(Literature of Developing Nations for Students)

Amos Tutuola' s story "The Village Witch Doctor" was originally published as part of the 1967 novel Ajaiyi and His Inherited Poverty and then as the title story in his 1990 collection, The Village Witch Doctor and Other Stories. Tutuola is known as the first African writer to gain international recognition. This story is one of many loosely based on Yoruba folktales of the oral tradition, which Tutuola heard as a child. Tutuola's non-standard form of written English, his first language being Yoruba, was controversial for its grammatical incorrectness and apparent lack of sophistication, what Dylan Thomas referred to in a controversial designation as "new English."

"The Village Witch Doctor" is about Aro, a man from a wealthy family, and his friend Osanyin, a witch doctor. After Aro asks Osanyin to help him bury his inherited fortune, the witch doctor goes back to dig up the fortune and buries it in his own shrine. As a result of this theft, which Aro never finds out was perpetrated by his friend the witch doctor, Aro dies in poverty. This "inherited poverty" is passed on to his son, Jaye, and, eventually, to his grandson, Ajaiyi. With each generation, the family becomes increasingly impoverished. In a state of abject poverty, Ajaiyi goes to the witch doctor for advice on how to escape his poverty. Osanyin advises him to place nine rams in nine sacks on his father's grave, as a trade for the return of his fortune by his dead father. The witch doctor then steals the first six rams from the grave and butchers them for food. Ajaiyi, however, tricks the witch doctor by hiding in one of the last three sacks and jumping out with a machete to demand the return of his family fortune.

This story includes themes of inheritance, wealth, and poverty, as captured by repeated reference to the family's "inherited poverty" and the witch doctor's deceitful insistence that if Ajaiyi follows his advice, he will become "money man!" The theme of deceit and cleverness are also prominent in the story, as the witch doctor first cleverly deceives three generations of men out of their family fortune, and then Ajaiyi cleverly deceives the witch doctor into returning the fortune to its rightful owners.


(Literature of Developing Nations for Students)

As the story opens, Aro is a middle-aged man from a rich family. When his father died, he "inherited a large sum of money, farms, and other valuable property." One night, Aro invites his friend Osanyin, the village witch doctor, to help him bury his fortune in two large water pots out in the bush, in order to protect it from theft. Osanyin returns to the spot one midnight a few months later and digs up Aro's fortune, then buries it "in front of his gods which were in the shrine." When Aro goes, a few months later, to retrieve some of the money, he finds that it is gone. He goes to Osanyin for help. Osanyin tells him to go home, and that he, Osanyin, will ask his gods to tell him who took the money. Without actually asking the gods, Osanyin then tells Aro that his gods told him it was Osanyin's dead father who had stolen the inherited money from him. Aro goes with Osanyin to the site where the money had been buried and curses whoever stole it. He swears, "My money will be recovered in the near or far future from whomsoever has stolen it, by my son, or my son's son, or one of my generation." Although maintaining his secret of having stolen the fortune from his friend, Osanyin goes home "worriedly. . .as if it had been revealed to Aro that Osanyin was the person who stole the money." From that point, Aro "started to live in poverty." Finally, "Aro died of poverty and he left poverty for his son Jaye."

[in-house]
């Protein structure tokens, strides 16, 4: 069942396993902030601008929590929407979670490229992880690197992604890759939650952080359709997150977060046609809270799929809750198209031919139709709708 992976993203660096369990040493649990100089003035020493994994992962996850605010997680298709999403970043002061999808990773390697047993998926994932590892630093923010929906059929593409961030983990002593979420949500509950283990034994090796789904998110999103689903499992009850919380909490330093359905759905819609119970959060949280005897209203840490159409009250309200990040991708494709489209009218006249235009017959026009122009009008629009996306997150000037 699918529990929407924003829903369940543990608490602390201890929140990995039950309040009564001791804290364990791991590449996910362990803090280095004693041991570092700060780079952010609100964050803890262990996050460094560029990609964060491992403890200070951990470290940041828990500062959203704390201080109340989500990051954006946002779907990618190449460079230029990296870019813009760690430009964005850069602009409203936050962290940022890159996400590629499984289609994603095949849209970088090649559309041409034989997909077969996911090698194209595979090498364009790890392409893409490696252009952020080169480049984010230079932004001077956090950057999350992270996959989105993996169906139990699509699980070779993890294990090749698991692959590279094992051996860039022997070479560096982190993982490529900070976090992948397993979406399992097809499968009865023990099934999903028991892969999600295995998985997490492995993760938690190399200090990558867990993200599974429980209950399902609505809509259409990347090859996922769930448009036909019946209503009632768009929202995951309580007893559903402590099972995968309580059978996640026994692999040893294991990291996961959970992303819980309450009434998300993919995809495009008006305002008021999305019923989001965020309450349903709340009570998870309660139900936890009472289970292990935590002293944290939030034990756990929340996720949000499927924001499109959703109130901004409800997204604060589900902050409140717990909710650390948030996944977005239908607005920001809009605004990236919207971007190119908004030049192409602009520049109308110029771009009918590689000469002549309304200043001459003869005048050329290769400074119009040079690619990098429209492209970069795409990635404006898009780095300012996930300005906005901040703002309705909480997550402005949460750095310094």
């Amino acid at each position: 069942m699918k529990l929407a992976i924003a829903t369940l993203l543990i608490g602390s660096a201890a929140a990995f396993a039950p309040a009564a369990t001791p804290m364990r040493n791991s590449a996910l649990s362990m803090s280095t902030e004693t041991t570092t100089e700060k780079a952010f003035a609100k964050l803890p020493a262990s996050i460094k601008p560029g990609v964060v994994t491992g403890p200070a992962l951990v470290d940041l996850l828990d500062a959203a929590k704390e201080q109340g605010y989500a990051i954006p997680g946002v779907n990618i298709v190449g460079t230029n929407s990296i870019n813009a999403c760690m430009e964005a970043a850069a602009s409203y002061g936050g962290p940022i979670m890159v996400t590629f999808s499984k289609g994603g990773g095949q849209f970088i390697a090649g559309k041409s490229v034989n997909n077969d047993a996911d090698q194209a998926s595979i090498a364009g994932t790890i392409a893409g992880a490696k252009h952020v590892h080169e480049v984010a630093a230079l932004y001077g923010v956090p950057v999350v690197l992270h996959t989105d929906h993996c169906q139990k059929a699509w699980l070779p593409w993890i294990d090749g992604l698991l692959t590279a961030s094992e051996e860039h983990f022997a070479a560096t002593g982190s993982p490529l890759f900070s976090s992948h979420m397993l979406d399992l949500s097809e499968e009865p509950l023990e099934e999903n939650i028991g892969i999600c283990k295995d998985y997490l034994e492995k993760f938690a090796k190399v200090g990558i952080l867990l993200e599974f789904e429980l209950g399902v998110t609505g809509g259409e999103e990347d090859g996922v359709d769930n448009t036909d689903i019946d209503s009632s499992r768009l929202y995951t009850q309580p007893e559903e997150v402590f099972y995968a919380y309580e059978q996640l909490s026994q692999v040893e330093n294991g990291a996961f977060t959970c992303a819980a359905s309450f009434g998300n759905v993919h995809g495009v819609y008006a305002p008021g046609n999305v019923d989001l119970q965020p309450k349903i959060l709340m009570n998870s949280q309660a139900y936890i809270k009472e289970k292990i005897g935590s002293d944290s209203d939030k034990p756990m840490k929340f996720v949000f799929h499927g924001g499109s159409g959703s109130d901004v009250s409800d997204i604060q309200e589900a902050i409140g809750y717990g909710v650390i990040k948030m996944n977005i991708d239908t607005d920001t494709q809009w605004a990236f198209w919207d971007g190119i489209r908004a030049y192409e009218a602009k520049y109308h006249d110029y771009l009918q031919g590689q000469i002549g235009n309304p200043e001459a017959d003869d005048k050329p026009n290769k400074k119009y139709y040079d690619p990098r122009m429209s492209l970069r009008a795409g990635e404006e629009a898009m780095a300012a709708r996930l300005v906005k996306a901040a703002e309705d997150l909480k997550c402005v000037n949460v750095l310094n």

Jaye marries "a very wretched lady," and two years later they have a son, Ajaiyi. After his wife dies, and after "several years' hard work," Jaye "became so poor and weary that he could...

(The entire section is 652 words.)